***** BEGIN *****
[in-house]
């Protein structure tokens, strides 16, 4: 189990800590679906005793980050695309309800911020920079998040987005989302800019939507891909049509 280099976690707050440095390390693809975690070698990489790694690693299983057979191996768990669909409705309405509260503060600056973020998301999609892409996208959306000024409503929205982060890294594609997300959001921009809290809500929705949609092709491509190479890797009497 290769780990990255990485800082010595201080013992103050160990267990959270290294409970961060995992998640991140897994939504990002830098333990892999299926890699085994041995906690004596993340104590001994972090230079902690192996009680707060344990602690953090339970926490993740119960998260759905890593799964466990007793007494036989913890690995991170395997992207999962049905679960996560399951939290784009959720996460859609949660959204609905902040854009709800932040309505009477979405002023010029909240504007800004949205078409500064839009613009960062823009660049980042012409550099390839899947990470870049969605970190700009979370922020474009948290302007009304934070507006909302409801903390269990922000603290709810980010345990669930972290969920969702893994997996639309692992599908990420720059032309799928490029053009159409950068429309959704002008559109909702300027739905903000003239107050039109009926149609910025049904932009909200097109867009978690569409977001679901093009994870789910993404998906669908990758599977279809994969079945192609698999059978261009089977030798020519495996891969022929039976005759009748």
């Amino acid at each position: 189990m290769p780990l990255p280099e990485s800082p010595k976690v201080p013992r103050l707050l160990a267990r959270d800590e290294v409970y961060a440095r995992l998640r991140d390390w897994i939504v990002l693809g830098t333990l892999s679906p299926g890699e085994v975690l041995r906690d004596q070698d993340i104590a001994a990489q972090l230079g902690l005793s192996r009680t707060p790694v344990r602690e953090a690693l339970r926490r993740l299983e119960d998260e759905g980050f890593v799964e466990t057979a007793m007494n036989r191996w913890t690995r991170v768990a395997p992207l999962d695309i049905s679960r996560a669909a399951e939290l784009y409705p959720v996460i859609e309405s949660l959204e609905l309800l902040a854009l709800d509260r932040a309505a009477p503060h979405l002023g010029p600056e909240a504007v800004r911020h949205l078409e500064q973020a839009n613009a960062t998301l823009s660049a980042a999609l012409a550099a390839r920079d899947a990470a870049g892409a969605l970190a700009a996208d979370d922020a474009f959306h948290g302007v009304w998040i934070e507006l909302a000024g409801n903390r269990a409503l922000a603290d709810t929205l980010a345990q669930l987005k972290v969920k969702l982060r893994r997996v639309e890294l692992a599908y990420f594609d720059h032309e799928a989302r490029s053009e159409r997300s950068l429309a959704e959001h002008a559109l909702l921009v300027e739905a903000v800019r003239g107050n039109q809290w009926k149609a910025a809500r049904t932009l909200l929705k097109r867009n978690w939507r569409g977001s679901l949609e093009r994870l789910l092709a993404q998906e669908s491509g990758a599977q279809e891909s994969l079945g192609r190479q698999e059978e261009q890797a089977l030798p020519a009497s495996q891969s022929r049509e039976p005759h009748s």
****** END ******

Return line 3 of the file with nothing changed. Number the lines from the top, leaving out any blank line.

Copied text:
């Amino acid at each position: 189990m290769p780990l990255p280099e990485s800082p010595k976690v201080p013992r103050l707050l160990a267990r959270d800590e290294v409970y961060a440095r995992l998640r991140d390390w897994i939504v990002l693809g830098t333990l892999s679906p299926g890699e085994v975690l041995r906690d004596q070698d993340i104590a001994a990489q972090l230079g902690l005793s192996r009680t707060p790694v344990r602690e953090a690693l339970r926490r993740l299983e119960d998260e759905g980050f890593v799964e466990t057979a007793m007494n036989r191996w913890t690995r991170v768990a395997p992207l999962d695309i049905s679960r996560a669909a399951e939290l784009y409705p959720v996460i859609e309405s949660l959204e609905l309800l902040a854009l709800d509260r932040a309505a009477p503060h979405l002023g010029p600056e909240a504007v800004r911020h949205l078409e500064q973020a839009n613009a960062t998301l823009s660049a980042a999609l012409a550099a390839r920079d899947a990470a870049g892409a969605l970190a700009a996208d979370d922020a474009f959306h948290g302007v009304w998040i934070e507006l909302a000024g409801n903390r269990a409503l922000a603290d709810t929205l980010a345990q669930l987005k972290v969920k969702l982060r893994r997996v639309e890294l692992a599908y990420f594609d720059h032309e799928a989302r490029s053009e159409r997300s950068l429309a959704e959001h002008a559109l909702l921009v300027e739905a903000v800019r003239g107050n039109q809290w009926k149609a910025a809500r049904t932009l909200l929705k097109r867009n978690w939507r569409g977001s679901l949609e093009r994870l789910l092709a993404q998906e669908s491509g990758a599977q279809e891909s994969l079945g192609r190479q698999e059978e261009q890797a089977l030798p020519a009497s495996q891969s022929r049509e039976p005759h009748s």